New Hope, Pennsylvania, was settled in the extremely early years of the 1700s.
And in its 300 year history it has evolved into what I would call an "artsy-kind-of -town".
Sitting on the western banks of the Delaware River, the town is a very popular weekend and
summertime destination for day trippers.
With lots of things to see and do, and more importantly, things to eat, New Hope,
like the neighboring village of Lambertville, New Jersey has become a Mecca for a
really impressive assortment of people. On any sunny weekend you are likely to bump
into, literally - there is no avoiding it, any number of motor cyclists, fishermen,
photographers, river tubers, play-goers, bicyclists, plein air painters, canoeists,
rail enthusiasts, canal walkers , lovers ( of all persuasions and kinds), antique
shoppers, art gallery hoppers and even the occasional carload of geeky-looking history buffs,
trying to find at least one colonial establishment that doesn't claim to have been blessed
with the pleasure of an overnight stay by the great general - George Washington. New
Hope really does have a little bit of something for everyone. In short, the town is
an eclectic's idea of heaven.
There is just so much going on, it's not surprising that I find it such an
interesting place. With easily two-thirds of the town's daily visitors
squeezing together on, and then spilling out from, the main street's sidewalks,
it is not a place that I want to stroll slowly along gawking at the sights.
But everyone else seems to want to do just that! Who can really blame them?
River Road is the place where the New Hope merchants decided, decades ago to
concentrate their efforts in an attempt to reinvigorate the town's economic growth. It worked!
Not every building that lines that one mile stretch houses an upscale art
gallery, restaurant or jewelry store, but boy, it sure does seem that way!
The newest merchants to reach New Hope are the proprietors of the up-up scale
coffee shops that specialize in hot beverages that were unheard of by the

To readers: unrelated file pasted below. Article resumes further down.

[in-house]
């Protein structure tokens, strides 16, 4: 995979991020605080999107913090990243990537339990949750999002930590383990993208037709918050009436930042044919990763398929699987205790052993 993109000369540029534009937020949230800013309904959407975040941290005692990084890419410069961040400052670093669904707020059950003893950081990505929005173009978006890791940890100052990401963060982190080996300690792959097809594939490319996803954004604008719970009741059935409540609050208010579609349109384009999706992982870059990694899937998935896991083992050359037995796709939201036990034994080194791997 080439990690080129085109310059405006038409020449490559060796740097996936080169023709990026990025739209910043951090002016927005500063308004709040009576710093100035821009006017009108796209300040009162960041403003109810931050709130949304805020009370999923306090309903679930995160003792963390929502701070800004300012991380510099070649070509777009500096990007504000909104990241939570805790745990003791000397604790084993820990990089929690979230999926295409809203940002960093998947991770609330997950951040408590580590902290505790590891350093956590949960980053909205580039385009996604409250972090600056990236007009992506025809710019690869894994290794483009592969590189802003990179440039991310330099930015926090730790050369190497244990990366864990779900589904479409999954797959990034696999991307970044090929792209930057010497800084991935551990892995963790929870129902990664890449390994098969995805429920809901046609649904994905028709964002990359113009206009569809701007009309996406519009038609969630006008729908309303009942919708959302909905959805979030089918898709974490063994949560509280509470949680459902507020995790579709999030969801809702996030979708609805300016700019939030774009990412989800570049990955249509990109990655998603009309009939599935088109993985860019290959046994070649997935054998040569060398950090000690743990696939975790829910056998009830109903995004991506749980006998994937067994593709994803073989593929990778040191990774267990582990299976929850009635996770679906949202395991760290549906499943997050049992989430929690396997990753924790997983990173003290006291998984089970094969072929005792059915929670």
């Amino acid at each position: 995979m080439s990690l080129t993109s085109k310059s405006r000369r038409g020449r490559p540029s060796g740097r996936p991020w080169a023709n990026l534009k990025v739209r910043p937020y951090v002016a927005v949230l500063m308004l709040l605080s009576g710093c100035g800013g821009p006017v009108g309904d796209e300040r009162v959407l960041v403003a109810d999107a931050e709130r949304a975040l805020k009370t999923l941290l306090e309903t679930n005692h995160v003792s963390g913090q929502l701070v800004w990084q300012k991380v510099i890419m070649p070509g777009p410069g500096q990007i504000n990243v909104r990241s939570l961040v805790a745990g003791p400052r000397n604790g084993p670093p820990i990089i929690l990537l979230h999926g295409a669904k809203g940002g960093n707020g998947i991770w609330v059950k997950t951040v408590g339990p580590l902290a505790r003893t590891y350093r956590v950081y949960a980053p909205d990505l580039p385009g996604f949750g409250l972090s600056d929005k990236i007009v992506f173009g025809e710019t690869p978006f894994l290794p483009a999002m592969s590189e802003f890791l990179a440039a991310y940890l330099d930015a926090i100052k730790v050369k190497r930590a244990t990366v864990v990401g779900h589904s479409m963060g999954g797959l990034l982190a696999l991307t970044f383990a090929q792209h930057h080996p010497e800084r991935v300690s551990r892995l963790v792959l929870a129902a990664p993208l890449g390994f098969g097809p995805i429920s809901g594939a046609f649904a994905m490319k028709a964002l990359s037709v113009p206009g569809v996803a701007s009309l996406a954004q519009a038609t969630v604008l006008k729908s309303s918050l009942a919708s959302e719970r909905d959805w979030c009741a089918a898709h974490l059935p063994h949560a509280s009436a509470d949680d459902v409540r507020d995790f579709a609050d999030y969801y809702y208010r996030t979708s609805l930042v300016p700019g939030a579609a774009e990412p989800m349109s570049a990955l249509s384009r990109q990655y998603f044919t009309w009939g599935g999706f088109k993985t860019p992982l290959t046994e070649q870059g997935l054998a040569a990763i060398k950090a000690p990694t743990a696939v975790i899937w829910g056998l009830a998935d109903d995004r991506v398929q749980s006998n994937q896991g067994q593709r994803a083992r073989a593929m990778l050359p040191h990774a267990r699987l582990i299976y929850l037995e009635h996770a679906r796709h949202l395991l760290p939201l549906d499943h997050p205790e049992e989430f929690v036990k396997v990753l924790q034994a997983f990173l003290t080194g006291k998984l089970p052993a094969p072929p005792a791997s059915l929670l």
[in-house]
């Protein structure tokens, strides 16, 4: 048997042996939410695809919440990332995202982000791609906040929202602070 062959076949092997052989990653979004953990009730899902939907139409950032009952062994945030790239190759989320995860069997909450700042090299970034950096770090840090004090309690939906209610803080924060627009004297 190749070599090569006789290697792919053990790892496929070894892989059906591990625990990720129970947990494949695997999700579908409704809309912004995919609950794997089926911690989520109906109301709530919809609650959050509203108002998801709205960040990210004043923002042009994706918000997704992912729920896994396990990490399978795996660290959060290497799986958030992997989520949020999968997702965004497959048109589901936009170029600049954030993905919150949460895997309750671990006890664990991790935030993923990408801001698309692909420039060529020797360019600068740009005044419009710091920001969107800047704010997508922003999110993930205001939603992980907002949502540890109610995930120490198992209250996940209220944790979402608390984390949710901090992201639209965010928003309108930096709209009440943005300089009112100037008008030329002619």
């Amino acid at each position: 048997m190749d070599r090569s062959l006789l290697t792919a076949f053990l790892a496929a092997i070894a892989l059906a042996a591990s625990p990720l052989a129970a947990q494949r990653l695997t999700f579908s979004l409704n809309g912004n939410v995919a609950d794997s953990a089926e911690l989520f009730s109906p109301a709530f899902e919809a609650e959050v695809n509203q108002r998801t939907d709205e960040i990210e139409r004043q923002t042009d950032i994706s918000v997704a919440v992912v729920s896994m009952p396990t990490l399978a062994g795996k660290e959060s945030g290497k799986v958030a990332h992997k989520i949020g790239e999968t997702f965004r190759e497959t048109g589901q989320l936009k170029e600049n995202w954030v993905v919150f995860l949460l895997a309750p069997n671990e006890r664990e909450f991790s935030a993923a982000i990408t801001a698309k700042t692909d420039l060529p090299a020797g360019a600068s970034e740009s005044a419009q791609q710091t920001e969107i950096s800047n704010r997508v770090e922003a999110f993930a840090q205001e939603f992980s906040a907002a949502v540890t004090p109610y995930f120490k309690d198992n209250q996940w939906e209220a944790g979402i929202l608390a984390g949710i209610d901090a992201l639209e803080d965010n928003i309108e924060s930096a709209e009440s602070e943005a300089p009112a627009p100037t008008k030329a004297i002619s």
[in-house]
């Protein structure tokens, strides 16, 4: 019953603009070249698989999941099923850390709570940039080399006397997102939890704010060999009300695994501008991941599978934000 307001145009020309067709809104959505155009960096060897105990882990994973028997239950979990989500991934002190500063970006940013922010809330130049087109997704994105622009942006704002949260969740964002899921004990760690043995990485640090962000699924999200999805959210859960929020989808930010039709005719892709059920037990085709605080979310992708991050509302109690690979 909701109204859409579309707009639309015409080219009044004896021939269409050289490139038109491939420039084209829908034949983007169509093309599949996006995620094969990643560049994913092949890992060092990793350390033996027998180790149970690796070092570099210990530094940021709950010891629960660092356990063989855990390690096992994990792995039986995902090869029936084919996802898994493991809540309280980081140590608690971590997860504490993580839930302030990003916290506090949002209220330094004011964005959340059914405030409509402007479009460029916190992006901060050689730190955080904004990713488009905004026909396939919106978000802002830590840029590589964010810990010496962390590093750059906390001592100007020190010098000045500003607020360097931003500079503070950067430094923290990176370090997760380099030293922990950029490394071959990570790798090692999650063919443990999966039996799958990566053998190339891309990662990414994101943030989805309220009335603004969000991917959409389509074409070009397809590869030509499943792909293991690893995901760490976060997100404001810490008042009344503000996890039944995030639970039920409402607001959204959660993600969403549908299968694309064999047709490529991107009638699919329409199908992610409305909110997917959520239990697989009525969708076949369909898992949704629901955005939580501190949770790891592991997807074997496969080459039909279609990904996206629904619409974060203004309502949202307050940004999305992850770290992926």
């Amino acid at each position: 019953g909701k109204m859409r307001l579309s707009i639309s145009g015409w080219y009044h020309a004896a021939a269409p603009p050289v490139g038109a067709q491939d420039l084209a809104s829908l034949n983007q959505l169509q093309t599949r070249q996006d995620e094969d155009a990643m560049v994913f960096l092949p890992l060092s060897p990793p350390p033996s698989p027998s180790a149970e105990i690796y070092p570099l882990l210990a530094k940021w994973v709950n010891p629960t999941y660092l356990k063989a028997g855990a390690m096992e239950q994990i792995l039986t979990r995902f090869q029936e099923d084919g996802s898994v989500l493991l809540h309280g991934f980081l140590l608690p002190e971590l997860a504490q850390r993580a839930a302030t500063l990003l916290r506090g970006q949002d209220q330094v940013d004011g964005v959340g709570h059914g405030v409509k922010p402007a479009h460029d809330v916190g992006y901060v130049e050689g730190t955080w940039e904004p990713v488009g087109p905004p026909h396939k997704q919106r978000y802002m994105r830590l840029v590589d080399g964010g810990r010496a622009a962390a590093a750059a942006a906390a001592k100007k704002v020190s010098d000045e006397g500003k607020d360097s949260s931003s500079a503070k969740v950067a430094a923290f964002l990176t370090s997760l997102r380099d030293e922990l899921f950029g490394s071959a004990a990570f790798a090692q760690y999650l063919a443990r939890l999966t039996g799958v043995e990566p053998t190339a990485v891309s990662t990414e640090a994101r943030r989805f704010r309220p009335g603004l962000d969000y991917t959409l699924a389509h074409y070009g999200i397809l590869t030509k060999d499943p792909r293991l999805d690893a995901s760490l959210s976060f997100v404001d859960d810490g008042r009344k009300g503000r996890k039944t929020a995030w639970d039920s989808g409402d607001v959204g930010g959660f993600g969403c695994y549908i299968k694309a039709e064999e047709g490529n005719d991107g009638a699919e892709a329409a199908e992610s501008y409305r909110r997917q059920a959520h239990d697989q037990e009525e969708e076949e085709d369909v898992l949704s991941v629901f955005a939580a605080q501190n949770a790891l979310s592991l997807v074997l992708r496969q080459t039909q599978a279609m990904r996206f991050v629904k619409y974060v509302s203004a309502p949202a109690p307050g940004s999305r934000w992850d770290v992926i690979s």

American public just days ago. The coffee craze has become so popular that
standing in line for 20 minutes, just to be able to sip on one of these fresh
bitter brews, seems somehow, very chic.
Personally I can live without the coffee and most of the shops; what
I've come here for is to look at the architecture. And I don't mean
"look" in any technical sense. What I know about architecture could
easily fit inside a voluted capital of an Ionic pillar.
I simply look at the buildings and the houses aesthetically. I understand
little of the history, science, or the terminology of Architecture.
Furthermore, my observations are severely limited. For one thing, I'm
roadside, which, of course means, that I only get to look at the public
view of the place. For all I know, that Second Empire mansion that I just
went gaga over could in reality be a jazzed- up mobile home with a really
ornate fašade. Worse still, I am only familiar with the outside of the
structures. I don't get to see inside. Nor is it likely that anyone will
offer me a tour of their place. That's too bad because I'd love to see,
for instance, what a room looks like that sports a mansard roof on its
outside. What can the interior walls look like? Can you hang a picture on them?
With 181 standing structures over 120 years
old and many of those still occupied, New Hope
is one of the towns that I visit often. It's a
beautiful place. River Road is naturally, where
most of the larger buildings can be found, but I don't spend too much
time there. The main street's sidewalks, as I mentioned earlier, are
just too crowded. To stop on any of those sidewalks would be suicidal.
Besides, the grand old buildings there look pretty commonplace. Better
examples of 18th and 19th century mansions can be found almost anywhere.
When I come to town I generally head to the backstreets.
I want to see where the mill workers and boatmen lived. It
is these houses, these common structures where find the grand
in architecture. Quirky yet beautiful examples of Folk Victorian
and Queen Anne houses dominate those still-affluent neighborhoods.
I find myself drawn by the strong sense of community that
(I envision) has always existed there. Houses were not only built close
to one another, but they were unified in their construction
principles -practical and functional. Yet there isn't a single
dwelling anywhere in town that doesn't exhibit at least some subtle leaning toward the ornate.
On every street you'll see a wonderfully crafted sunburst gable
or a lace-patterned trim running atop someone's asymmetrical porch.
Interestingly-patterned masonry is just about everywhere!
When I see rich and weatherworn brick sidewalks,
leading up to a century old house that is enough to make
me want to drive home and call my realtor. Yeah, I'd trade my
late 20th century square box of a bi-level for any one of these remarkable, everything- needs-to
be-updated money pits - any day of the week.
Text and pictures copyright by L. James Meyers.
No reproduction is permitted but bring cash
and we'll talk.